1. Joe taught me to SCUBA dive in 1968 in April if i had the chance I would hav visted him and alos come to his departing Iam sure he would renumber the 16 year old kid with long hair later in 1988 as if a prophecy I moved to st cCroix from Colorado to be in the Virgin Islands army national guard it is funny how one person stays in your heart and mind all your life as Joe. has last year I went you the Navy SEAL museum in Florida on Hutchinson island and saw his name on the list Joe Vogel UDT21 God rest his soul and I believe he caught the ferry to st John I only knew him two weeks but is for ever in my heart
    Bob

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Joe Vogel, a long-time resident of St. Thomas, died on May 6, in Virginia Beach, Virginia, after a brief illness. He is survived by his children: Karen Riddle (Marty), Elizabeth (Betsy) Scarbriel (David) and Frank Vogel; grandsons: Nathan and Jonathan Cyntje, and Jacob Vogel; brother, Wayne Vogel; nephew, Wayne Allen Vogel; nieces: Denise and Maria Vogel; uncle, Jim Vogel; and several cousins.

Born in Anderson, Indiana, on Jan. 14, 1935, Joe was a graduate of Anderson High School where he excelled in track and field. He became interested in diving while still in grade school and had his first scuba diving lesson in a swimming pool in Florida from Ed Sisisky, who later became Walt Disney’s chief underwater cinematographer. After high school, Joe moved to Indianapolis where he met Dr. Emmett Lamb, who was a charter member of the Indianapolis Athletic Club and owner of a sporting goods store. With his sponsorship, Joe taught himself scuba diving and later taught customers of the sporting goods store. He read every book and article he could find on diving and saw every movie in which diving was featured. It was after seeing “Frogman” with Lloyd Bridges that Joe decided he must be a member of the Navy’s elite Underwater Demolition Teams, and he joined the U.S. Navy. Overcoming many obstacles and disappointments, he was finally accepted and underwent BUDS training at Little Creek Amphibious Base in Norfolk, Virginia.
Joe first came to St. Thomas as a member of the UDT (team 21, class 19) for their annual winter training and maneuvers, and he fell in love with the islands. He became acquainted with many St. Thomians and formed several lasting friendships. After his discharge from the Navy in 1961, he moved to St. Thomas, intent on becoming a diving instructor and a part of the community. He worked for a time with Paul West, another transplanted American, who had established himself as a diver and fisherman on the island of Tortola. Joe credited Paul with teaching him many things about free diving (without scuba apparatus), spear fishing and diving safety.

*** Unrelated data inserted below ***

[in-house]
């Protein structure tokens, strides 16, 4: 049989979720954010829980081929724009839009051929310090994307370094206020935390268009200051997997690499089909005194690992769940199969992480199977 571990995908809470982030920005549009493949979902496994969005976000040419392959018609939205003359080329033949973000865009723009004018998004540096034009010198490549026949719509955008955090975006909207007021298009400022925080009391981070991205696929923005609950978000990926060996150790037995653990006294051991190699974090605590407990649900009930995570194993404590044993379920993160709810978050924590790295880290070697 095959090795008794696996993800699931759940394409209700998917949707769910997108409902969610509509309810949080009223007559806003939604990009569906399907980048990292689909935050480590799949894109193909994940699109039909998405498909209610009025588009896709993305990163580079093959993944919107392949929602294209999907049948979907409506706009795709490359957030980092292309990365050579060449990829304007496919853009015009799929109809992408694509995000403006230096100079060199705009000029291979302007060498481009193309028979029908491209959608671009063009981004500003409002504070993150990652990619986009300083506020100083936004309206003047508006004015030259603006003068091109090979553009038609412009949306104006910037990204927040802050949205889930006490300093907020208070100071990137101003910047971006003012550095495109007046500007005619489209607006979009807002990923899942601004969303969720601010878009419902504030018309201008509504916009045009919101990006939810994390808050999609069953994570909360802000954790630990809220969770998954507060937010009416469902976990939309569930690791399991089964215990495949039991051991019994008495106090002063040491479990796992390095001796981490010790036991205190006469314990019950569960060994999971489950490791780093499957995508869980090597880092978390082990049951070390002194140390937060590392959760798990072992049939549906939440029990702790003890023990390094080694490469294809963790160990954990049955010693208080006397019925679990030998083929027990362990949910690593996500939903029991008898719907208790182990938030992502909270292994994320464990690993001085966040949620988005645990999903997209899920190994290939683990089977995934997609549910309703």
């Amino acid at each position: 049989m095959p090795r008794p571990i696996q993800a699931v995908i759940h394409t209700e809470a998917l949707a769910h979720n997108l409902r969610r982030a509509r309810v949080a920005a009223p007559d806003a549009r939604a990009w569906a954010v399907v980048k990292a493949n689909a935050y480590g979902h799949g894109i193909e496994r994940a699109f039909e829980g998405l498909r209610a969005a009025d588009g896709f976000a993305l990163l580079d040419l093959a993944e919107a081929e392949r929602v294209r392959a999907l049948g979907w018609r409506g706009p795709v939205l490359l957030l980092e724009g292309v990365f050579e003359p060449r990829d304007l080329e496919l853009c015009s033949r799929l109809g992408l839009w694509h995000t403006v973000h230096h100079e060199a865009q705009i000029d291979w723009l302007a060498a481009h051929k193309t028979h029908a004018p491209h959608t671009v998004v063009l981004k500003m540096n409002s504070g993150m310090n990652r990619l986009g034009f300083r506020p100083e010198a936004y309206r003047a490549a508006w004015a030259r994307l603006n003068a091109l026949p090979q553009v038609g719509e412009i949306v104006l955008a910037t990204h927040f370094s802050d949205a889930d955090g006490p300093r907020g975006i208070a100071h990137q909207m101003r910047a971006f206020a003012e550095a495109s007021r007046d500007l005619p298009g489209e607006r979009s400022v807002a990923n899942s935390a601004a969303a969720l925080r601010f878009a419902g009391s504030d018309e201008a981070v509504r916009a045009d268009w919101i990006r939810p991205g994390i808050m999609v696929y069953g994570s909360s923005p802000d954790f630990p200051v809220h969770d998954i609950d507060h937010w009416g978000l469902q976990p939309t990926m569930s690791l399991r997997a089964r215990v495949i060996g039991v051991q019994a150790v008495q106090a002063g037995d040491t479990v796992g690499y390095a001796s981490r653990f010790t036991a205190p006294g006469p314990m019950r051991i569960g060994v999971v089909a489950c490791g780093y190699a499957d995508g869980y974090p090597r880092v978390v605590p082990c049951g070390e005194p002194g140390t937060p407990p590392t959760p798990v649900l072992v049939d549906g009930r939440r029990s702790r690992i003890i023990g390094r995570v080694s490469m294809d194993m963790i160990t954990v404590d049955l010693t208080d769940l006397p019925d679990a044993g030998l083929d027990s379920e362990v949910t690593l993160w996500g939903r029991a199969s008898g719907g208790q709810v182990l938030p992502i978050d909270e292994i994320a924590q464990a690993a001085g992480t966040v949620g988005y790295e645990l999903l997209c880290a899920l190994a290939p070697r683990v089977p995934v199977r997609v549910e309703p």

In 1964, Joe was employed by the late Claude Caron as manager of the sporting goods store at C & M Caron, and he also started instructing tourists in scuba diving. With Caron’s sponsorship, Joe arranged the first spear fishing tournament, which was a huge success. It was at Caron’s that Joe met his second wife, Sandra Grigg, the mother of his children, and together they established the Joe Vogel Diving Company. Joe became a familiar sight at Coki Beach with his white VW van sporting the mermaid and her diver-down flag.
He worked with and involved himself in anything having to do with diving and spear fishing in the islands. For many years he was a member of the Underwater Society of America and the St. Thomas Diving Club, and led the Virgin Islands team to several consecutive international championships at the society’s annual diving competitions. Joe was engaged to accompany the National Geographic team when they visited the islands on assignment for that magazine; he trained several members of the V.I. Police and Fire Departments in underwater search, rescue and recovery operations and personally conducted several search and recovery operations following accidents at sea.
In later years, Joe owned and operated three Diving Operations at Villa Olga, at Compass Point and at the Sebastian’s Building on Veterans Drive. He sold the company and worked for the Chris Sawyer Dive Shops for a time. In 2002 Joe moved back to the mainland and resided in Rio Verde, Arizona, until his illness in 2010.
He passed away at the home of his daughter, Elizabeth. His last thoughts were of St. Thomas, his island home. “I dreamed of home last night; I dreamed that I was running to catch the ferry to St. John. I dream of home every night. I long to see it again.” A military honors ceremony and interment are planned for 2 p.m. on Monday, May 17, at the Albert G. Horton Jr. Memorial Veterans Cemetery, 5310 Milner’s Road, Suffolk, VA 23434. Come as you are; tropical colors are preferable, per Joe’s request for a celebration of his life. In lieu of flowers, the family asks that donations be made to the American Cancer Society in his memory.